This is a subject I'd loooove to read a book about, but as it's apparently either self-published or POD, there's no information on the author - on her historical training, etc. I would love to see this expanded into a fuller volume, with perhaps a little less reliance on Alison Weir's works, though as I come from an academic background I'm a bit biased. The big problem is that there's not a whole lot of evidence on many of the Ladies-in-Waiting themselves, so aside from a fewvery important prima This is a subject I'd loooove to read a book about, but as it's apparently either self-published or POD, there's no information on the author - on her historical training, etc. I would love to see this expanded into a fuller volume, with perhaps a little less reliance on Alison Weir's works, though as I come from an academic background I'm a bit biased. The big problem is that there's not a whole lot of evidence on many of the Ladies-in-Waiting themselves, so aside from a fewvery important primary sources, most of it is (well-done) guesswork. The author can hardly be blamed for a lack of written sources 500 years ago...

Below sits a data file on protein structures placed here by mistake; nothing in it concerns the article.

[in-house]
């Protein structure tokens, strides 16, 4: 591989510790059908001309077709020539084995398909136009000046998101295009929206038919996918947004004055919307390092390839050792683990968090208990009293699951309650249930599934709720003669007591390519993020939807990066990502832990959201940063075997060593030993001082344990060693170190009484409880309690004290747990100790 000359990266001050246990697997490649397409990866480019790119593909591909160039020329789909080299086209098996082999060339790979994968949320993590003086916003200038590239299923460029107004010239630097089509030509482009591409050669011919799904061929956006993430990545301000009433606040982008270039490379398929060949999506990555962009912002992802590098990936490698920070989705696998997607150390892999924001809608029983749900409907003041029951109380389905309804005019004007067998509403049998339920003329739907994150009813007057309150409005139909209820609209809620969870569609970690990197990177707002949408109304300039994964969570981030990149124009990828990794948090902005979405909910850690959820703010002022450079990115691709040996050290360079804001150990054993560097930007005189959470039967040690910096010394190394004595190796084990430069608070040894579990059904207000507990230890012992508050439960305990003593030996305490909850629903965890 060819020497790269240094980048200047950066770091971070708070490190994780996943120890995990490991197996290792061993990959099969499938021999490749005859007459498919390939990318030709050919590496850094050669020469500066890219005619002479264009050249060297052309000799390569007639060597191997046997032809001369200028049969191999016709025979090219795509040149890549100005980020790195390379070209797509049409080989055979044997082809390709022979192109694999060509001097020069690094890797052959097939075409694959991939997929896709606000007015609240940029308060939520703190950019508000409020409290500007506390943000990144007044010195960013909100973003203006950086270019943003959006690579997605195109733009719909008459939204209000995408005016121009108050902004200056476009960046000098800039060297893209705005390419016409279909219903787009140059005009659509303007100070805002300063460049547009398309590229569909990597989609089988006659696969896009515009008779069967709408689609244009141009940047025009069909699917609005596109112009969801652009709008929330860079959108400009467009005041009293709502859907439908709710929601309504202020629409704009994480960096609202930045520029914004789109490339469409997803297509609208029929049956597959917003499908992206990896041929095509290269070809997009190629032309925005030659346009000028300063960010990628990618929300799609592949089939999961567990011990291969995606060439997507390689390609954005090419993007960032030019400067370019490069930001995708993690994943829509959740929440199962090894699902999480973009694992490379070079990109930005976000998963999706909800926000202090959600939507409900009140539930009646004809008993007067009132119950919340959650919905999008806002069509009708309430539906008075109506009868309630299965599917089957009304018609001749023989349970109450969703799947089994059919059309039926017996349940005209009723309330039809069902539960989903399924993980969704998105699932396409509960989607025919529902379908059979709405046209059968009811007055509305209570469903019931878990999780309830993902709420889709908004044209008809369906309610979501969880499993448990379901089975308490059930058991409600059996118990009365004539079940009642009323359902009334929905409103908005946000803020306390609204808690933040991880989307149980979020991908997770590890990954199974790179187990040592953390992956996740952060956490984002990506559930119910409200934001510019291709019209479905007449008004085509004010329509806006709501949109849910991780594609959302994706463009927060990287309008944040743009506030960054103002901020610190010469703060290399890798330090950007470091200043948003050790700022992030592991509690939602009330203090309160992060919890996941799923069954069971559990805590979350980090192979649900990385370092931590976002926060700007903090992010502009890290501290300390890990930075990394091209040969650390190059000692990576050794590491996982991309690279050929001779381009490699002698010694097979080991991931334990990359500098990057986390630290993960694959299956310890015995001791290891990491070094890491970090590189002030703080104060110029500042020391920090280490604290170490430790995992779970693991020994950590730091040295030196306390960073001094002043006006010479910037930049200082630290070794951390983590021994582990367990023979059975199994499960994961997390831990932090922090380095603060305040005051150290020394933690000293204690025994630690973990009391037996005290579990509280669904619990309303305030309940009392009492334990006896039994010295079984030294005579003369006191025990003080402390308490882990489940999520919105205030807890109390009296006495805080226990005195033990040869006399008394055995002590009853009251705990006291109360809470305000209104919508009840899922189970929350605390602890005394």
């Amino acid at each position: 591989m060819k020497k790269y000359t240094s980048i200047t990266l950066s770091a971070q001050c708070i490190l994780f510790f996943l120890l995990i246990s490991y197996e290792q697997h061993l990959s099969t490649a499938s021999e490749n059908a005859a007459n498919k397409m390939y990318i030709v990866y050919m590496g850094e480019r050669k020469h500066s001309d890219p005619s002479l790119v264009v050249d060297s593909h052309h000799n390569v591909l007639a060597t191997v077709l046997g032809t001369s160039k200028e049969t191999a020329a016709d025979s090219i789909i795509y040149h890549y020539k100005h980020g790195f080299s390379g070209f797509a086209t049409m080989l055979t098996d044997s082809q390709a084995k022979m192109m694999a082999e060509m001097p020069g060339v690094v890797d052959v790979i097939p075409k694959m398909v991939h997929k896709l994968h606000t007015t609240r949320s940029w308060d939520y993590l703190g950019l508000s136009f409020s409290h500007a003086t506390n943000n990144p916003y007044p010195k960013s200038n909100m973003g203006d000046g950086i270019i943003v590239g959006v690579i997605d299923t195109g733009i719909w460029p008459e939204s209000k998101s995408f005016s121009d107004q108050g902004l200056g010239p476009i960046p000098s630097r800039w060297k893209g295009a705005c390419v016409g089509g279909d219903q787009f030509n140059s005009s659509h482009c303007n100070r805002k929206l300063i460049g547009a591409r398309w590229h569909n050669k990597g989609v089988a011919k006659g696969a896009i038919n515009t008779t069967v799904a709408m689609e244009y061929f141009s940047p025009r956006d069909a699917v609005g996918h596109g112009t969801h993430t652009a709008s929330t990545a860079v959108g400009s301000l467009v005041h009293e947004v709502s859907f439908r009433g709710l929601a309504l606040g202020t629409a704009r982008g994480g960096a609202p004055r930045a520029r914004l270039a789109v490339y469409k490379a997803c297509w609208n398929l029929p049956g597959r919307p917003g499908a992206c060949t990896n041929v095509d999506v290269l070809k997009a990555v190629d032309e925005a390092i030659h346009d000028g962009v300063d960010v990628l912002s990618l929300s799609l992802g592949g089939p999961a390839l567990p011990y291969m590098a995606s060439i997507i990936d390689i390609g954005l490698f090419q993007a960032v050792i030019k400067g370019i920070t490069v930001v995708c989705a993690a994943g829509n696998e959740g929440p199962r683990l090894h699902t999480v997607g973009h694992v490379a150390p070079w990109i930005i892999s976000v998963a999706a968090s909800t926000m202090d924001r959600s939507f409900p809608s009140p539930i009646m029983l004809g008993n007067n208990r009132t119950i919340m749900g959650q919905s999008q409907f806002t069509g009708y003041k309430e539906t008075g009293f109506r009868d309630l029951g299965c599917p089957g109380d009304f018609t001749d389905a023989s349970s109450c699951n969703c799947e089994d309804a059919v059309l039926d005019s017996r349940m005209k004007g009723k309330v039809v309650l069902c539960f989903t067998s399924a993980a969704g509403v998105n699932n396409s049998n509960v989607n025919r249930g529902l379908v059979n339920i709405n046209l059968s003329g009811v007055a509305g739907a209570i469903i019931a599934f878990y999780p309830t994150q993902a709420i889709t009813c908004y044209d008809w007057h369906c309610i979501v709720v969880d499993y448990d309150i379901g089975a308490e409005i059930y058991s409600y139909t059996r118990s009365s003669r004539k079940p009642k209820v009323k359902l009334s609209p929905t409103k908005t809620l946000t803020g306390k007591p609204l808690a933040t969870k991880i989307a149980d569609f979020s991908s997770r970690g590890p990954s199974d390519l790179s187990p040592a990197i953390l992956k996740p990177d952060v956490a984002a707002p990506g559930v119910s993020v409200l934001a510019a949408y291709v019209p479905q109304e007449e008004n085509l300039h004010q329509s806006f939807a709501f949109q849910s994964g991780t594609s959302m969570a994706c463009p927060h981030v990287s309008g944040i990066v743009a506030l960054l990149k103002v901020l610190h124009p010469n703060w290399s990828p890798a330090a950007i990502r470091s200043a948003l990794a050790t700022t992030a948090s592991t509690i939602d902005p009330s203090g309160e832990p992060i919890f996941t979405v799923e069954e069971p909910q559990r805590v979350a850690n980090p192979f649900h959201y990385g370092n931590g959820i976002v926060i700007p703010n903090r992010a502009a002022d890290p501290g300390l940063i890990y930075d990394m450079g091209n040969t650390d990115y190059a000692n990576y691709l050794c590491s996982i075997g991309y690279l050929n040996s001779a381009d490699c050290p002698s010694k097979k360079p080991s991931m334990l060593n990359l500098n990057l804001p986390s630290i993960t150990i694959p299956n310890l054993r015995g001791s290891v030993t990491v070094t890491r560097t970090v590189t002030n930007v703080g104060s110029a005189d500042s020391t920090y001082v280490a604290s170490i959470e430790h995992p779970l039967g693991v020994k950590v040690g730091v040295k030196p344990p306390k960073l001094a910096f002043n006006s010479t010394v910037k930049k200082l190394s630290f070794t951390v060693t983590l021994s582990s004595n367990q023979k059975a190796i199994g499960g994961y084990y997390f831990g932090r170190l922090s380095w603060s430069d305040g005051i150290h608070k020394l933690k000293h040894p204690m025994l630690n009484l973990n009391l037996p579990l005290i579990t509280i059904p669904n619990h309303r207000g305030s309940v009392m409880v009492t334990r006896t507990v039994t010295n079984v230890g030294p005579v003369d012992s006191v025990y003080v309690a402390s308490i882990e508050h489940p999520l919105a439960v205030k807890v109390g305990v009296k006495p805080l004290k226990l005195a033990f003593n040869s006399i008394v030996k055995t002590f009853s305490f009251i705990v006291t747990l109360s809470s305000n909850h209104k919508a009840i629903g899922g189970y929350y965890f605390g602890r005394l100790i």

4. 5 out of 5

    Hanna (lapetiteboleyn)

    It's an interesting read, but it is also 80% focused on the courts of Catherine of Aragon and Anne Boleyn. The other wives are lucky if they get a couple of pages, and at times Evans gets so caught up in retelling abbreviated versions of each Queen's story that she forgets the Ladies in Waiting all together. It's an interesting read, but it is also 80% focused on the courts of Catherine of Aragon and Anne Boleyn. The other wives are lucky if they get a couple of pages, and at times Evans gets so caught up in retelling abbreviated versions of each Queen's story that she forgets the Ladies in Waiting all together.

  5. 5 out of 5

    Yasmin Foster

    I commend this book for being easy to read and one can put it down and pick it up again with relative ease. However the book seems to focus too much on Henry VIII and his six wives rather than the ladies-in-waiting, who are pushed into the background. I understand that the royals had an important part to play in the roles of ladies-in-waiting but this book seems to be off balanced in its focus.

  6. 5 out of 5

    Sarah Bryson